Saving money is the number one reason executives cite for taking actions towards more eco-friendly business practices, according to a new report from Grant Thornton.
The company’s 2014 International Business Report, Corporate social responsibility: beyond financials, draws on more than 2,500 interviews with business leaders in 34 economies and looks at what companies are doing to make their operations more sustainable and why. The report finds that cost management (67 percent) emerges as the key sustainability driver, followed by customer demand (64 percent) and because it’s the “right thing to do” (62 percent).
The firm’s 2011 report found cost management, brand building and recruitment/retention of staff all tied for first place, with 56 percent of respondents listing each of the three as the top driver towards becoming more sustainable.
Sustainability reporting has increased since 2011 and more than half of businesses now view integrated reporting as best practice, according to the 2014 report.
There is a glut of proof of the payoff from taking sustainability actions. For example, last year General Electric invested nearly $2 billion in research and development for sustainability innovation and generated some $25 billion in revenue. The company has doubled investment in cleantech research and development — R&D investments on ecomagination technologies in 2012 totaled $1.4 billion with overall R&D investment totaling more than $5 billion between 2010 and 2012, which is on track toward the company’s goal of a $10 billion cumulative investment between 2010 and 2015.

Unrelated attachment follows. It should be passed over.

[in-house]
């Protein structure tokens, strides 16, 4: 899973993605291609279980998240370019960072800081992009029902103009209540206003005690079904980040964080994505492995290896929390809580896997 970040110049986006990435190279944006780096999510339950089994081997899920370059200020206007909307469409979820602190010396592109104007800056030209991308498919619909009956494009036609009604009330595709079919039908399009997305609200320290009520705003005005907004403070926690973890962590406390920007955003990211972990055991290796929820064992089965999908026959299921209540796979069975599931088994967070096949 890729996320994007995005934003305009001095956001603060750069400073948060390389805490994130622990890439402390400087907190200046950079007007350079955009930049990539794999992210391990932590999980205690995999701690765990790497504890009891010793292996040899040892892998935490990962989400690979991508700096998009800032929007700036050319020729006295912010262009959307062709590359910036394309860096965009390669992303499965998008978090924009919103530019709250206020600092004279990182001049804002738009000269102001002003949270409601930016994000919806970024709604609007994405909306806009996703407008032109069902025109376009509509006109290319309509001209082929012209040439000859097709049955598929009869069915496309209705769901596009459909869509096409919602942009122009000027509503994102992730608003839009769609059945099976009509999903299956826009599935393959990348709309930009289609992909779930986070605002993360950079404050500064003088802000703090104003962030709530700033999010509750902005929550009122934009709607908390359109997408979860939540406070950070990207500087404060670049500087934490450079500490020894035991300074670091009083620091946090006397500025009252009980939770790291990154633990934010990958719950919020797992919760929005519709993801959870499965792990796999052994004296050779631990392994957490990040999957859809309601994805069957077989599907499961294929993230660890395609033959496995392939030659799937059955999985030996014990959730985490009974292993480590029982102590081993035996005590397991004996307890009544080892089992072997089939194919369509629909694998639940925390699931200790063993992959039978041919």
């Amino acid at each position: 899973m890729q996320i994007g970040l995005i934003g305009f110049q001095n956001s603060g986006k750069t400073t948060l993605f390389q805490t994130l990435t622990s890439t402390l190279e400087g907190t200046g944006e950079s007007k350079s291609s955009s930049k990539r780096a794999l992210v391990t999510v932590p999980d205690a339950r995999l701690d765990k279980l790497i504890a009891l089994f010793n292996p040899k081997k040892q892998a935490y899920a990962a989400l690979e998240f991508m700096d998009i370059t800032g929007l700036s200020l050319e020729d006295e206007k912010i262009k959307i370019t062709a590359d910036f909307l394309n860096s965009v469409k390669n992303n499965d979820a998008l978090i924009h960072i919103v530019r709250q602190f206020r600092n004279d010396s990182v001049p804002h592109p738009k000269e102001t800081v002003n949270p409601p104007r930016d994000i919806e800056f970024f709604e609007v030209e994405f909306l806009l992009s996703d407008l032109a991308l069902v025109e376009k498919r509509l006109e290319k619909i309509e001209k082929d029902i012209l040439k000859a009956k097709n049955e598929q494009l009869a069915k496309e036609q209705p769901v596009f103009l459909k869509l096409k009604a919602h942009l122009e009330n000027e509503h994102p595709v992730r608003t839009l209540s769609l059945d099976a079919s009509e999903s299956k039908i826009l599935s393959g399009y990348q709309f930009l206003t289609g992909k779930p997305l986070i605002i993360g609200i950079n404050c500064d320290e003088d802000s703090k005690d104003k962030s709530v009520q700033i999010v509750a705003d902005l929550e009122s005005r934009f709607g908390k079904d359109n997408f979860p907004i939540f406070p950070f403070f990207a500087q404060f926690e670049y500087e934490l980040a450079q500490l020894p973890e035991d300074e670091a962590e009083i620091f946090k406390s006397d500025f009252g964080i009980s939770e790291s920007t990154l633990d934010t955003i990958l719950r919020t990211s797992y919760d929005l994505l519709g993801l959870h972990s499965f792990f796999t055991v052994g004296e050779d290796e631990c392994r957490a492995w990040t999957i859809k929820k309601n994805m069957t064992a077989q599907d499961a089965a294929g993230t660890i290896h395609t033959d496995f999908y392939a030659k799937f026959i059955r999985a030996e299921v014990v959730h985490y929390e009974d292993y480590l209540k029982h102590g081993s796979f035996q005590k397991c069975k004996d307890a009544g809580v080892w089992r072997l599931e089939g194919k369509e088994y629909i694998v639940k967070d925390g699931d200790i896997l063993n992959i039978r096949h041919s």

In fact, clean energy initiatives have helped the 53 Fortune 100 companies reporting on climate and energy targets collectively save $1.1 billion annually and decrease their annual CO2 emissions by approximately 58.3 million metric tons — the equivalent of retiring 15 coal-fired power plants.